the cost of instantiation of this service and the
other characteristics such as QoS minimum.
2) Profile. enables us to represent the configuration
of each element involved in the deployment, and
also obtain the knowledge of the capabilities of
network nodes. A profile defines a model adapted to
a certain type of need. We apply this concept to
(1) Configuration of a material entity
(equipment) with respect to the consumed/available
resources (equipment profile)
(2) Particular configuration for the execution of a
service with respect to the constraints and needs for
this service (service profile)
(3) Precise configuration required by a user to
deploy a new service (deployment profile).
2.1) Service Profile. allows us to define a
particular configuration for the execution of a
service. Each configuration specifies the constraints
and needs related to its service execution. These
constraints represent the use of the resources
necessary to make the expected functionalities
possible. The same service will be capable of several
profiles, according to the specified constraints, and
consumed resources. A profile of service will be
characterized by:
the whole of the resources requested for the
execution of the service;
a localization (physical and logical);
QoS associated;
constraints on unquestionable parameters: the
supplier of the service, geographic coverage,
price of the service, availability or length of
the service…
2.2) Equipment Profile. represents the
configuration of a material entity (equipment). This
configuration includes several aspects:
physical components: CPU, Storage, Battery,
software components: which are seen through
the list of profile services offered in this
"physical+logic" components: example a chip
with a software of integrated encoding. The
idea is to be able to represent an evolutionary
view of the equipment by defining its
configuration with respect to the resources
(physical and/or logical) currently available.
2.3) Deployment Profile. permits us to capture
the services deployment requests in terms of
resources and services required. If the service is a
composed service, a deployment profile is made for
each one of its services components.
3.2 Organization of Information
Profiles Model is based on the major notions defined
in the last section. These notions enable us to
represent the knowledge of the service’s execution
environment. To deploy services in an automatic
fashion it is necessary to control this knowledge
about the environment (services, resources and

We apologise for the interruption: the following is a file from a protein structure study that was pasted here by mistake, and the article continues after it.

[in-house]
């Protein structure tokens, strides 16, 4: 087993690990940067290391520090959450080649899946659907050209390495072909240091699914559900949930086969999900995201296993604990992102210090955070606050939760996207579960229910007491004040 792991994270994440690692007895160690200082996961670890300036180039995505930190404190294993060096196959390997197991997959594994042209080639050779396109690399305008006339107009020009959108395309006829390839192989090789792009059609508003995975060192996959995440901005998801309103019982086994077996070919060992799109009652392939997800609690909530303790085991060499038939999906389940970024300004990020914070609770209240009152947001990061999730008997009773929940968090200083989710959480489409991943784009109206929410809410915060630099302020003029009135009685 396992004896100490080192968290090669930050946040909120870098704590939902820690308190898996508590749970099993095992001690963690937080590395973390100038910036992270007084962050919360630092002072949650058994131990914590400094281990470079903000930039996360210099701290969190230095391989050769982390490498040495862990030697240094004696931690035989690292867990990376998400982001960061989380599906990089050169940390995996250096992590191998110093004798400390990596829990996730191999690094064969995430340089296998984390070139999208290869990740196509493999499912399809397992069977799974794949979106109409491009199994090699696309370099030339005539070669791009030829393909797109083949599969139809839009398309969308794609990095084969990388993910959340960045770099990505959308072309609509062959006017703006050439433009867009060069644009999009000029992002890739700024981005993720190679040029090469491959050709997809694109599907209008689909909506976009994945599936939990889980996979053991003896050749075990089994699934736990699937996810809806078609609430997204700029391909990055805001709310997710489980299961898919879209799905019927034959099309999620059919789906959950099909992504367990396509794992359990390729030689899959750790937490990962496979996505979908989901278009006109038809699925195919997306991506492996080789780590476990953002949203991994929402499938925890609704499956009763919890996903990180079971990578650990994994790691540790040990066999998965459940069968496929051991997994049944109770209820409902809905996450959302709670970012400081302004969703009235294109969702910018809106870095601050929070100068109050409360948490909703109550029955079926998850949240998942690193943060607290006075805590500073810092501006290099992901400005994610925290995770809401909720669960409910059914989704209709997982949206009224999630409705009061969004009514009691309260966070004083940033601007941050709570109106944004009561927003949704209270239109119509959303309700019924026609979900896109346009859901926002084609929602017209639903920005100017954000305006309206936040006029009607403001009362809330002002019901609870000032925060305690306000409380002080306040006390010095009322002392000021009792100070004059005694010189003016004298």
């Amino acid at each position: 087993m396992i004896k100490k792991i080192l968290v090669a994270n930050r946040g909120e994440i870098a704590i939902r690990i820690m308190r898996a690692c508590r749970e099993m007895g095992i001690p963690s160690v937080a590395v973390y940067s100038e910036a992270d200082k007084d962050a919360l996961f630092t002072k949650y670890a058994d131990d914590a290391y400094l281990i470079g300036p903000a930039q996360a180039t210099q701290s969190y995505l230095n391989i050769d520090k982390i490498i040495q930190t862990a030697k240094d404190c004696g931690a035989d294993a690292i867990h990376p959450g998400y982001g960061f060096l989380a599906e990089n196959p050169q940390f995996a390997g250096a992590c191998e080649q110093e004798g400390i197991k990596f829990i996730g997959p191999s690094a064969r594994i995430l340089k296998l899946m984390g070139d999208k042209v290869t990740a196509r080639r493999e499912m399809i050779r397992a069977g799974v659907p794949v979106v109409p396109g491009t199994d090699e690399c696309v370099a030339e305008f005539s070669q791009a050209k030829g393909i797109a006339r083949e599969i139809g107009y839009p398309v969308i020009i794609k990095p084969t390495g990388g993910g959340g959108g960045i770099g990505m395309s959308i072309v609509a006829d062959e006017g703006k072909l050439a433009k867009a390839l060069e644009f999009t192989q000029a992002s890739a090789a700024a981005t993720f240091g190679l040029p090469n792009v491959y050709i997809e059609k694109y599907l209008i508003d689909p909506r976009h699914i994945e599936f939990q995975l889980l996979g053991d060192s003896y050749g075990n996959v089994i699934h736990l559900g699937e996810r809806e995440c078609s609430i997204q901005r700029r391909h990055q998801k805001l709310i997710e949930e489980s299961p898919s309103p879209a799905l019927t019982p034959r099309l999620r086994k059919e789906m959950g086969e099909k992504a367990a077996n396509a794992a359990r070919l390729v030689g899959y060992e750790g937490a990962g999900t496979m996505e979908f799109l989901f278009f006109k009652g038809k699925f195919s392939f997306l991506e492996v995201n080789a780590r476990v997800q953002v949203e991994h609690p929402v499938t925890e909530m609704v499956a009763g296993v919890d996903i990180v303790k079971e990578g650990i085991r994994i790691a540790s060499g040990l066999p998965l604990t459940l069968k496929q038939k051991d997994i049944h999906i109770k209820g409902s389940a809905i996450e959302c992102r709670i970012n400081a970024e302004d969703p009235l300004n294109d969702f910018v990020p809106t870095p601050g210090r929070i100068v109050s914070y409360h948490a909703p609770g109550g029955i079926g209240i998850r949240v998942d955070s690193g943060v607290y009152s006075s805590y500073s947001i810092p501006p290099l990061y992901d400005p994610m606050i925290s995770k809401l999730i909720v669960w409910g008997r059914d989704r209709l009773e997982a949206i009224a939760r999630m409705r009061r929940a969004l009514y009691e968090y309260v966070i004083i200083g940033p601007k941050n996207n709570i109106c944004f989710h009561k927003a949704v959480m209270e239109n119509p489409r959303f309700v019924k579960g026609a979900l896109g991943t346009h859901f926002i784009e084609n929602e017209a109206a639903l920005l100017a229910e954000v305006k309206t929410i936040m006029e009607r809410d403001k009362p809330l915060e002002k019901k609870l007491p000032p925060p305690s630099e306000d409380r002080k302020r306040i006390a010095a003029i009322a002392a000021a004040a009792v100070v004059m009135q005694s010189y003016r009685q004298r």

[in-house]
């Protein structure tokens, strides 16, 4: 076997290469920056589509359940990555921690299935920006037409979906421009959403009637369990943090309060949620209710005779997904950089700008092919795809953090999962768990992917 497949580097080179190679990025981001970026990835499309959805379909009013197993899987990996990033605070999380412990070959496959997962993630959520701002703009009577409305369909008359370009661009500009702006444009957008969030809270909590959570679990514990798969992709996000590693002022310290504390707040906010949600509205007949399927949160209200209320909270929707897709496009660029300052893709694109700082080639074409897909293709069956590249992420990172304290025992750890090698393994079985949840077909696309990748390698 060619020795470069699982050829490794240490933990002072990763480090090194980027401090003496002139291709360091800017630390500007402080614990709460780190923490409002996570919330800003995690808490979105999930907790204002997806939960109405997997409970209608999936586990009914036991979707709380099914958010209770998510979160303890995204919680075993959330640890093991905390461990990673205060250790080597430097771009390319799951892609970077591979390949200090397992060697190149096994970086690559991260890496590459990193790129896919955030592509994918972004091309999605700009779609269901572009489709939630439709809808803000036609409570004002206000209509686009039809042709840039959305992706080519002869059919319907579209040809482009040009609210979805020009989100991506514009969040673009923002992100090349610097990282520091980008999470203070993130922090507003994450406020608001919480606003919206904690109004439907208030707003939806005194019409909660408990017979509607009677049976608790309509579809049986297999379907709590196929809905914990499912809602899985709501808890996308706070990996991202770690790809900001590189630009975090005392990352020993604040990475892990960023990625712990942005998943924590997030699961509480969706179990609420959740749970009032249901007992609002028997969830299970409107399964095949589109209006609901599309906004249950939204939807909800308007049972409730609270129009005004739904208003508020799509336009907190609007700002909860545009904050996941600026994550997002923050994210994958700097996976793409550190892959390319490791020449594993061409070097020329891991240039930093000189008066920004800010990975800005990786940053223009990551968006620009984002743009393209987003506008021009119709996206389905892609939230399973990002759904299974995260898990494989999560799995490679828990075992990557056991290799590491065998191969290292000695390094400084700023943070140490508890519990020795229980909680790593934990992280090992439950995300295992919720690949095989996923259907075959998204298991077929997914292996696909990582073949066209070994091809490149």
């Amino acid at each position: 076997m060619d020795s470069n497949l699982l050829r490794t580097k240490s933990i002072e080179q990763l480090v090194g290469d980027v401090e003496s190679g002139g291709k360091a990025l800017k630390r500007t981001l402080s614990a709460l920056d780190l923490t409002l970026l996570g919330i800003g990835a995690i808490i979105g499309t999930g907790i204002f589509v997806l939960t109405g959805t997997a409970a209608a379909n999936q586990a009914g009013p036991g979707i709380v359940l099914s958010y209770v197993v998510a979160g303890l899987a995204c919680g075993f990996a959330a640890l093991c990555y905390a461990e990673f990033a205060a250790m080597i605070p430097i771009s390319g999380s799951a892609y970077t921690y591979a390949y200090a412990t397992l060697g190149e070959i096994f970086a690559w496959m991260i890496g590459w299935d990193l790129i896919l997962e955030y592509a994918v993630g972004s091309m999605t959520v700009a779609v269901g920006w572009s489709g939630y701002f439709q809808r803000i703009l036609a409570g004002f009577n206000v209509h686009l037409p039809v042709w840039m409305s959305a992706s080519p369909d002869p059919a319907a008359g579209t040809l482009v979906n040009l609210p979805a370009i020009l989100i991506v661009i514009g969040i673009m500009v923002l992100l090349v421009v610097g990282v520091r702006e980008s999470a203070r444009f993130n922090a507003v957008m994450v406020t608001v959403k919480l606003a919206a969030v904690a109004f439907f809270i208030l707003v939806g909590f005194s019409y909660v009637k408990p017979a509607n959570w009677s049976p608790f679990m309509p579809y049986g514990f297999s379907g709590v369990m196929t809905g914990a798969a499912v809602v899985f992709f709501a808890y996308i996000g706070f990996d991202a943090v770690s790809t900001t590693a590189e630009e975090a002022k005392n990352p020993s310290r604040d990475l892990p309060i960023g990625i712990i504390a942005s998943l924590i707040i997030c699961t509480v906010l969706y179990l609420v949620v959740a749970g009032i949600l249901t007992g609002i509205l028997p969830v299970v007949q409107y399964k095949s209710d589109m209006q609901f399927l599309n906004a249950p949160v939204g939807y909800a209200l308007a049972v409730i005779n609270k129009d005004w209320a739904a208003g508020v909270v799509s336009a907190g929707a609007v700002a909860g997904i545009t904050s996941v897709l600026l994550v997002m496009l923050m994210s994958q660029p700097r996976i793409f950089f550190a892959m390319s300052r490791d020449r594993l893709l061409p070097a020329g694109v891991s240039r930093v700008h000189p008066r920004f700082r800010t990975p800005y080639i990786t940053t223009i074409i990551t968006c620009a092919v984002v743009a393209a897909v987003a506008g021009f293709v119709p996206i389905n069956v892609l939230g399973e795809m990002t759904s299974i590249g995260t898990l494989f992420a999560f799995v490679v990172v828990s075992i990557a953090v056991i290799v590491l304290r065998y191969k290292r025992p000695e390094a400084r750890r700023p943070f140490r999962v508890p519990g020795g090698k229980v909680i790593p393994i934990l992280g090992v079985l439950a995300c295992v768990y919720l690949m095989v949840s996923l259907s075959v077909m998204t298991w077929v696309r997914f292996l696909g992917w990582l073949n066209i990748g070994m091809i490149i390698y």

equipments). The knowledge refers to information
describing: the service's requests, service definitions
and service deployments. Three major packages are
defined to represent it. These packages permit us to
define the lifecycle of services and to organize the
classes by according the phases of deployment of
services (see figure 2).
RequestDeployment Package. regroups a class to
represent the request of service to be deployed. We
define the actors involved in the deployment and the
deployment profile class in order to represent the
constraints in the service request.
ServiceDefinition Package. groups a class to define
the semantic of service types known by the system
(type of service: simple or composed, and data of
each service), and the relationship with current
information about the services deployed (represented
by the service profiles class).
ResourceType (from
IdReso urceType
NameReso urceType
IdAc tor
NameAc tor
Ser ve
RequestDeployment Package ServiceDefiniton Package
ProfileDeployment Package
IdServi ce
Ve rs io n
ServiceProfile (from
IdReso urceType
Va lM a x
Va lM in
Va lCo ns o med
co ntai ns
1..* 1..*
is neighbor o
Figure 2: Packages for the definition of classes.
ProfileDeployment Package. groups a class to
represent the service installed, and also the
localizations and equipment used. In this package
we show the relationships with the resource type
class. Resource class is used to define the resources
available (in the equipment profile), the resources
consumed by a service profile, and the resources
requested by a deployment profile.
3.3 Class Description
In this section we will describe the principal classes
and their relationships offered by Profiles Model.
Service Class. allows for the defining of the various
types of services known and handled by the system.
We define here all the common characteristics of
every service: name of service, API and version.
This class is an abstract class; the instances are the
classes ServiceComposed or ServiceSimple. When
the service is composed it is necessary to define its